Archive for June, 2012|Monthly archive page


In Uncategorized on June 29, 2012 at 2:19 pm




Film Review: Magic Mike

Shoulda been big fun, but a deadly combination of no script and a strange lack of sexiness renders this male-stripper tale an aimless, although very commercially calculated, bore.

June 27, 2012

-By David Noh


For movie details, please click here.

In Tampa, Florida, Mike (Channing Tatum) makes money any way he can, trying to finance his dream of designing his own line of furniture: roofing, car detailing, stripping. That last-mentioned occupation he pursues at Club Xquisite, where he’s been the resident star for years with his killer bod and moves. When he meets a 19-year-old slacker, Adam (Alex Pettyfer), he takes the comely lad under his wing and shows him the ropes of male clothing removal, with the grudging assent of his indefatigably strutting, avaricious boss, Dallas (Matthew McConaughey). Adam has a sister, Brooke (Cody Horn), who’s initially appalled by little bro’s new job, as well as by Mike, but soon repulsion turns into romantic convulsion.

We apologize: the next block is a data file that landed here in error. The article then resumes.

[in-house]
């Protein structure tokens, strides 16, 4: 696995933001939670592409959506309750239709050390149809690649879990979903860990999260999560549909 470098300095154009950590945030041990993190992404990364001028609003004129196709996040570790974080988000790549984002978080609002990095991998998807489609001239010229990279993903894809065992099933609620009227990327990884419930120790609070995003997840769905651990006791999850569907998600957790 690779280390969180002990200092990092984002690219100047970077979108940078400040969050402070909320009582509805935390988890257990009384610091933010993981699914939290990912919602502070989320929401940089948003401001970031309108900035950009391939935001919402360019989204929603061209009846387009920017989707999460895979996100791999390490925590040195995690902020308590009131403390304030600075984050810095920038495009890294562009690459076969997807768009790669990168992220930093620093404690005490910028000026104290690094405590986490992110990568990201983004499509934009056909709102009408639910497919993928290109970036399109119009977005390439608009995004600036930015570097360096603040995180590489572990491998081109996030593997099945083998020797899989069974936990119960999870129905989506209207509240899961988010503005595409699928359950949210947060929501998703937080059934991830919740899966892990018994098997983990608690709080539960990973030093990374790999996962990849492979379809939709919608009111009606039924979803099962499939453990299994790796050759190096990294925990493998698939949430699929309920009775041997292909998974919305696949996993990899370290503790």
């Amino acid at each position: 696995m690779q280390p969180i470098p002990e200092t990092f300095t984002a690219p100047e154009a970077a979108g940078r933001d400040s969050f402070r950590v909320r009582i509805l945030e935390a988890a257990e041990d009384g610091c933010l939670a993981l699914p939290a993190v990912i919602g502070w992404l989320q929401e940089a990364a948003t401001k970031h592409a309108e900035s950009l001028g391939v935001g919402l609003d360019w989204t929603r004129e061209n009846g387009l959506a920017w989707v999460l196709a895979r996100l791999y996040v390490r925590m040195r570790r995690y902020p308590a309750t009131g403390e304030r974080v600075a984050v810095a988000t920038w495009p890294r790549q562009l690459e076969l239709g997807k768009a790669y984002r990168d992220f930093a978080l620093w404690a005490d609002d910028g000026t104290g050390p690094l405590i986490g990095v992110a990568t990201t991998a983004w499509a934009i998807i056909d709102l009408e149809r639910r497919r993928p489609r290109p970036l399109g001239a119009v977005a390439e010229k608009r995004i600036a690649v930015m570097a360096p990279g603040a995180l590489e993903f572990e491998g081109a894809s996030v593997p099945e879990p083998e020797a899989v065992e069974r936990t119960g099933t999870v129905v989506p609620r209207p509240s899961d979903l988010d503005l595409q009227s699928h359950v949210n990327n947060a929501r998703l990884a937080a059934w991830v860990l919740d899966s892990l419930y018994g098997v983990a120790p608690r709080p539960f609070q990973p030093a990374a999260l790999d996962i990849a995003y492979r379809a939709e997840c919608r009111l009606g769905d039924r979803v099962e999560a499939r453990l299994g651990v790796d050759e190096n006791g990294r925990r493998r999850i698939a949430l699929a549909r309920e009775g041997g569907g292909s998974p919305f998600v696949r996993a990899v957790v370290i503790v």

With the summer need for light entertainment and a loosening up of male onscreen nudity in commercial films spearheaded by Judd Apatow, Magic Mike very well might have been a delectable, equal-opportunity erotic entertainment, aimed at the ladies as well as a whole lotta gay men. Unfortunately, Steven Soderbergh has been sorely miscast as a director for a project that screamed out for the likes of an Almodóvar, or Baz Luhrmann at the very least. The entire thing shrieks of a weirdly retro quality—its basic lack of hipness (vide, that clueless club name, for example) makes it more fit for a slightly salacious TV movie of the week, c. 1983. (Remember Christopher Atkins and Lesley Ann Warren in A Night in Heaven, which, compared to this film, is a masterpiece of emotional/character observation?) For all the bared muscled torsos and butts, and pandering, “compensating” plethora of female nudity, the film is weirdly sexless, making Soderbergh seem very much like that voyeuristic but denatured James Spader character in his breakout Sex, Lies, and Videotape. There’s a character named “Big Dick Richie” (Joe Manganiello), but, apart from a highly suspect shot of a penis pump in active use, all such stuff has to be taken strictly on faith, in 2012. In an R-rated film. About male strippers.